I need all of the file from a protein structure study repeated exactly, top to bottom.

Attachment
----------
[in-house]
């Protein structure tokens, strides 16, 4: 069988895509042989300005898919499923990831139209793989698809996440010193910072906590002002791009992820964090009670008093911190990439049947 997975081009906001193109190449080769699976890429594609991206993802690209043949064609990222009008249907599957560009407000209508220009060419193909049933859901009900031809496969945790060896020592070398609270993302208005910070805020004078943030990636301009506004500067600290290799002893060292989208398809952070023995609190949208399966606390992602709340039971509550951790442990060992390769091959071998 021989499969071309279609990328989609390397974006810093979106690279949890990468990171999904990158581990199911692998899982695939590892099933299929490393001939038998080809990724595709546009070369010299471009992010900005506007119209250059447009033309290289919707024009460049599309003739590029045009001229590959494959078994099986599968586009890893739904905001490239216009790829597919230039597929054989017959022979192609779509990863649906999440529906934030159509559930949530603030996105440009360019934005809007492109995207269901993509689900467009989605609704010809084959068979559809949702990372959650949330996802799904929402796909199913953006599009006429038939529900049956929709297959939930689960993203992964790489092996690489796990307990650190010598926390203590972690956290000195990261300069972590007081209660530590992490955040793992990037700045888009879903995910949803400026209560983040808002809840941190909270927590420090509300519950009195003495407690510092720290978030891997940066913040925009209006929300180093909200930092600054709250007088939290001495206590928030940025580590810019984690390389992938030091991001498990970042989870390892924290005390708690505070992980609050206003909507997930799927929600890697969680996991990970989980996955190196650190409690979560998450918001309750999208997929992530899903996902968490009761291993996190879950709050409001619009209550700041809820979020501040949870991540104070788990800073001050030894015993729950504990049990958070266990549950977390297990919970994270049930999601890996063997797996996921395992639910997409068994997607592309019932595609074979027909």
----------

[in-house]
């Protein structure tokens, strides 16, 4: 069988895509042989300005898919499923990831139209793989698809996440010193910072906590002002791009992820964090009670008093911190990439049947 997975081009906001193109190449080769699976890429594609991206993802690209043949064609990222009008249907599957560009407000209508220009060419193909049933859901009900031809496969945790060896020592070398609270993302208005910070805020004078943030990636301009506004500067600290290799002893060292989208398809952070023995609190949208399966606390992602709340039971509550951790442990060992390769091959071998 021989499969071309279609990328989609390397974006810093979106690279949890990468990171999904990158581990199911692998899982695939590892099933299929490393001939038998080809990724595709546009070369010299471009992010900005506007119209250059447009033309290289919707024009460049599309003739590029045009001229590959494959078994099986599968586009890893739904905001490239216009790829597919230039597929054989017959022979192609779509990863649906999440529906934030159509559930949530603030996105440009360019934005809007492109995207269901993509689900467009989605609704010809084959068979559809949702990372959650949330996802799904929402796909199913953006599009006429038939529900049956929709297959939930689960993203992964790489092996690489796990307990650190010598926390203590972690956290000195990261300069972590007081209660530590992490955040793992990037700045888009879903995910949803400026209560983040808002809840941190909270927590420090509300519950009195003495407690510092720290978030891997940066913040925009209006929300180093909200930092600054709250007088939290001495206590928030940025580590810019984690390389992938030091991001498990970042989870390892924290005390708690505070992980609050206003909507997930799927929600890697969680996991990970989980996955190196650190409690979560998450918001309750999208997929992530899903996902968490009761291993996190879950709050409001619009209550700041809820979020501040949870991540104070788990800073001050030894015993729950504990049990958070266990549950977390297990919970994270049930999601890996063997797996996921395992639910997409068994997607592309019932595609074979027909």